Friday, January 31, 2014

The protective instinct

I just watched the movie 'Homefront', the storyline of which is geared straight into the heart of Divorced Dads everywhere.  Jason Statham plays a Widower (I guess that's the easy way to explain why Dad has custody) who is an ex-DEA agent with a Death Warrant hanging over his head, and that of his 10 year old daughter.

I mean, what guy like me wouldn't love this storyline.  Normally quiet and reserved (yet ruggedly handsome and intriguingly single) Dad is up against a gang of Bad Guys threatening the only thing in his life he cares about....his daughter.  Of course Badass Dad triumphs, and the trepidation on his daughter's face saves the life of a somewhat in-over-his-head baddy in the end.

Just like any narrative that appeals largely to men.  We like to think we are protective of our families.  Especially so when 'family' is largely a matter of imagination in the first place.

I have no real idea of what it is like to raise teenagers, for example, even though my daughters are late teens / early 20's now.  I am, in fact, a Grampa as of a few days ago, to be honest.  But whenever I see this kind of movie I eat it up.  It's like a surrogate form of parenthood.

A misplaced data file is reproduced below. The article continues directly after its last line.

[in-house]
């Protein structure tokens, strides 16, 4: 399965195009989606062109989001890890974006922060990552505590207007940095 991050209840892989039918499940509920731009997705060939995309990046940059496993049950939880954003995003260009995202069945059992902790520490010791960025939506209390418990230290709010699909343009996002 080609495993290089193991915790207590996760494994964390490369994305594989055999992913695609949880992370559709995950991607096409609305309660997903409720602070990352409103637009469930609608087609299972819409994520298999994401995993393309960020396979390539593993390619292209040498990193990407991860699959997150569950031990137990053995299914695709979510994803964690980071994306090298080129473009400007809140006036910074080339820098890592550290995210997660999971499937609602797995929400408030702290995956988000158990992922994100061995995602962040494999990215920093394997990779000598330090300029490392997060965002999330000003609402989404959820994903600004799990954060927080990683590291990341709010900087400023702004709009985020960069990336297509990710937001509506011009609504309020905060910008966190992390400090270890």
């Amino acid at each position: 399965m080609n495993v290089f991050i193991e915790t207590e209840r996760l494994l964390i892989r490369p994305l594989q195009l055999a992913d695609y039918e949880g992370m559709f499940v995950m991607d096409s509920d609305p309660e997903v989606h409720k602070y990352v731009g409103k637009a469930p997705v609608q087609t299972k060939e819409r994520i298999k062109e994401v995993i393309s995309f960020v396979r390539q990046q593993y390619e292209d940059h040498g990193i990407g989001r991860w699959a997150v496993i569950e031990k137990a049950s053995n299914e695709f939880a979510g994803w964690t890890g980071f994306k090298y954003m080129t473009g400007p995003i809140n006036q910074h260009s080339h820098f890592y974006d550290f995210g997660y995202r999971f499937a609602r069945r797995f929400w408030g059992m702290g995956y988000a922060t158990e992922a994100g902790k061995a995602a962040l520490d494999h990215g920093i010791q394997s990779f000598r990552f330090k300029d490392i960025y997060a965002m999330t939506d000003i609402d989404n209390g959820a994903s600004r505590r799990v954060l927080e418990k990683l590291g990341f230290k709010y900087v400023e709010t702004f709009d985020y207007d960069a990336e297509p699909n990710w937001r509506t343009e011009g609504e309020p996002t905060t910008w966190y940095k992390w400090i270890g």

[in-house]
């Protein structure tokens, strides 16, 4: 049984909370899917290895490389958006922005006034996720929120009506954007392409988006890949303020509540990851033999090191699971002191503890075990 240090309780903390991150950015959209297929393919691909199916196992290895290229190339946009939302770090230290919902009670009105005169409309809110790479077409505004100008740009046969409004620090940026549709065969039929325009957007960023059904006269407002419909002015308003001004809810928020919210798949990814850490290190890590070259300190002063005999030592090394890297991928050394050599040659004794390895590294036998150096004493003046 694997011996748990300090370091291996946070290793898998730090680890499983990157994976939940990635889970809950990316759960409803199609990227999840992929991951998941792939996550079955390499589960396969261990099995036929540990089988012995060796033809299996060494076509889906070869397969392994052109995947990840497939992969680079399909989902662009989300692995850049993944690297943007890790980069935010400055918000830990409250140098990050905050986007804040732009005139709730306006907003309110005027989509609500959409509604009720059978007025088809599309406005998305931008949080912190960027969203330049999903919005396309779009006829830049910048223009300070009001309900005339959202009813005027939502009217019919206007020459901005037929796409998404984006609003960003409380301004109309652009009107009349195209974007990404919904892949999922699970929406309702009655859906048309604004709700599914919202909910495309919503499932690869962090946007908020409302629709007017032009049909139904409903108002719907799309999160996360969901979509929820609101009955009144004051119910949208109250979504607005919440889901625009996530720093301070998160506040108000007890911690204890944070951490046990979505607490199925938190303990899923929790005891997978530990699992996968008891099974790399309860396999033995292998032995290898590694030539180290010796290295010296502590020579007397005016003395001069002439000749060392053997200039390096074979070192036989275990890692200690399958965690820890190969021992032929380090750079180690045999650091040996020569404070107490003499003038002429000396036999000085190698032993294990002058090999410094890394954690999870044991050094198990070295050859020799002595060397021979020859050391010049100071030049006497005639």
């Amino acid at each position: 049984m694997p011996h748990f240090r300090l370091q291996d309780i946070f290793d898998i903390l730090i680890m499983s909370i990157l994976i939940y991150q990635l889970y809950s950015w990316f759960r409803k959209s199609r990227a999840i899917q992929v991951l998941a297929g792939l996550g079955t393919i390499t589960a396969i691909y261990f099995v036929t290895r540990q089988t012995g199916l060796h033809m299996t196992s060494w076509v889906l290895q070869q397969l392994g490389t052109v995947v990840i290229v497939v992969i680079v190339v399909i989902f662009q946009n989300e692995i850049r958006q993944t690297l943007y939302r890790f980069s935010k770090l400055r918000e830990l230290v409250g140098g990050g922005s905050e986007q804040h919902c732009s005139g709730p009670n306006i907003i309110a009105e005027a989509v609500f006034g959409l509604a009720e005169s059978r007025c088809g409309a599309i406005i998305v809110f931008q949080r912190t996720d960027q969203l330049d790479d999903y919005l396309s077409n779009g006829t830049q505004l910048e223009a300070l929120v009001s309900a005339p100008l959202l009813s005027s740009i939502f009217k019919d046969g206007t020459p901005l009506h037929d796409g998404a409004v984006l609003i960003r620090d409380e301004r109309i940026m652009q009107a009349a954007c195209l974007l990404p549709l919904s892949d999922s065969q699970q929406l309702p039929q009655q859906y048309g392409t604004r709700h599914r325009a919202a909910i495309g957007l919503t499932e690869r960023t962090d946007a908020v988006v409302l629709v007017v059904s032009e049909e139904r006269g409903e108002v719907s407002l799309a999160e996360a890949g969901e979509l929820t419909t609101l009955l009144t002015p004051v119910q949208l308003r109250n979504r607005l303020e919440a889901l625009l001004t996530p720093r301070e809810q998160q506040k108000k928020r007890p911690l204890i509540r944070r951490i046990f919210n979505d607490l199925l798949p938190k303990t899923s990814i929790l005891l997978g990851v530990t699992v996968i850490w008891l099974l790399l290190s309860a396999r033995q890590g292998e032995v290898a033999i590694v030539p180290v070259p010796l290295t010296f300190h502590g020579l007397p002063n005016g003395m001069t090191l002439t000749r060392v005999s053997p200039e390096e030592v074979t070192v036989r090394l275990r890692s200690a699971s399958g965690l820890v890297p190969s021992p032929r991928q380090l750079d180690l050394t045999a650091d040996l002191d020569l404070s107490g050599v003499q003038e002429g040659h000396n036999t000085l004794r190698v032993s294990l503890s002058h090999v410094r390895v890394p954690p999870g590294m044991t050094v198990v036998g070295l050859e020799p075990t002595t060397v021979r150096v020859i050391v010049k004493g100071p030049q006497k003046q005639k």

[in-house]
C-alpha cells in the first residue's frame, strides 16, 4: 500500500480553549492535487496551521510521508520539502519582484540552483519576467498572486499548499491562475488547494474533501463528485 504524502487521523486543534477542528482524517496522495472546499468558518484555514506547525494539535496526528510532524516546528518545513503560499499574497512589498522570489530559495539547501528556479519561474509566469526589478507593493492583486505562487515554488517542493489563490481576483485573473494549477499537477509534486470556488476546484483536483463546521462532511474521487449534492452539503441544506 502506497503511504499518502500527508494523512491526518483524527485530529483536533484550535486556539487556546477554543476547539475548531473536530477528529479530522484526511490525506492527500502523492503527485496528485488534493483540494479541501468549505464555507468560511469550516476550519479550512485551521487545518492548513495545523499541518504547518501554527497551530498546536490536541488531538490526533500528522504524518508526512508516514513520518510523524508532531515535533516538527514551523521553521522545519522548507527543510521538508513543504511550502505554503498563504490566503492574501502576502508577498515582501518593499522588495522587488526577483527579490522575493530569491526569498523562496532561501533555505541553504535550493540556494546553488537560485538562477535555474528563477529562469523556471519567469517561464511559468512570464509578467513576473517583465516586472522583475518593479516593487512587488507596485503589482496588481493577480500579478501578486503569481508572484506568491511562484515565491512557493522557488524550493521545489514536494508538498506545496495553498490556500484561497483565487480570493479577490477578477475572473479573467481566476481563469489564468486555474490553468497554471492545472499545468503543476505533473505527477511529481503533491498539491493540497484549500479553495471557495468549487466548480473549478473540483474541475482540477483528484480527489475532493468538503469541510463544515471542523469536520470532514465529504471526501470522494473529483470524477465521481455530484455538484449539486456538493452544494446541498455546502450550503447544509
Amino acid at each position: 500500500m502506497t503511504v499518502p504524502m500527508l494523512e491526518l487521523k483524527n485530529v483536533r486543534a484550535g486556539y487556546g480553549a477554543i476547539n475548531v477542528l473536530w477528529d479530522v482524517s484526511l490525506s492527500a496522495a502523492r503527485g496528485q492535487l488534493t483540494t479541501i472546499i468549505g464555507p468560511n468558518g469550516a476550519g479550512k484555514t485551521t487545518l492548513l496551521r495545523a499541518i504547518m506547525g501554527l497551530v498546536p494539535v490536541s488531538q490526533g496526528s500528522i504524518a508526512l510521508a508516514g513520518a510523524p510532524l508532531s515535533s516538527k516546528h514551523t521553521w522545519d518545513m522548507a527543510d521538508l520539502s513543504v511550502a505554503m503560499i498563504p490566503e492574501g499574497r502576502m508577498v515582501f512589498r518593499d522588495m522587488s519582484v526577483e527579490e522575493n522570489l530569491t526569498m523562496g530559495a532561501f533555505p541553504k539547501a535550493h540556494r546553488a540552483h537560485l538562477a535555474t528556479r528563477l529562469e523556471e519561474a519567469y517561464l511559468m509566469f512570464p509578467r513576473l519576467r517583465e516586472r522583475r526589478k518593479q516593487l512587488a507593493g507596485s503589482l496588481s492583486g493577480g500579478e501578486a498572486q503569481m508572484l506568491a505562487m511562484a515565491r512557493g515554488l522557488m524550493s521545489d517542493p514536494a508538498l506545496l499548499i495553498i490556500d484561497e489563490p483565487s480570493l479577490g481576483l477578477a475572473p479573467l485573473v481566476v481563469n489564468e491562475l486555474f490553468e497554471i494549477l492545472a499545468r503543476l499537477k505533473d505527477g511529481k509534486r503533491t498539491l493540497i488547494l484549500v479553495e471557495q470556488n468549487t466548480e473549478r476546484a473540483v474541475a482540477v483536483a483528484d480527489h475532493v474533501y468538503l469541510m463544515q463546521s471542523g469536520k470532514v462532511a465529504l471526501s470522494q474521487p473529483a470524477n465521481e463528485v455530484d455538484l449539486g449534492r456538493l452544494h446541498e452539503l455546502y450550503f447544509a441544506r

My youngest daughter doesn't speak to me anymore, maybe that's why I usually picture her in the 'Damsel in Distress' role in these father/daughter dramas (It's a psychological thing older daughter, don't be jealous).  It seems to me maybe that's the purpose of these films, to re-awaken that protective instinct in men that have had it beaten out of them.

In this movie, the only adult woman portrayed in even a moderately congenial light has about three lines (and is amazingly attractive...that hair, never been attracted to that before...).  All the other women are utterly reprehensible.  Almost as if they were taken from the worst stereotypes of women the Manosphere complains about, x10.

And this leads me to Hollywood extending an Olive Branch in times like these?  And if so....why?

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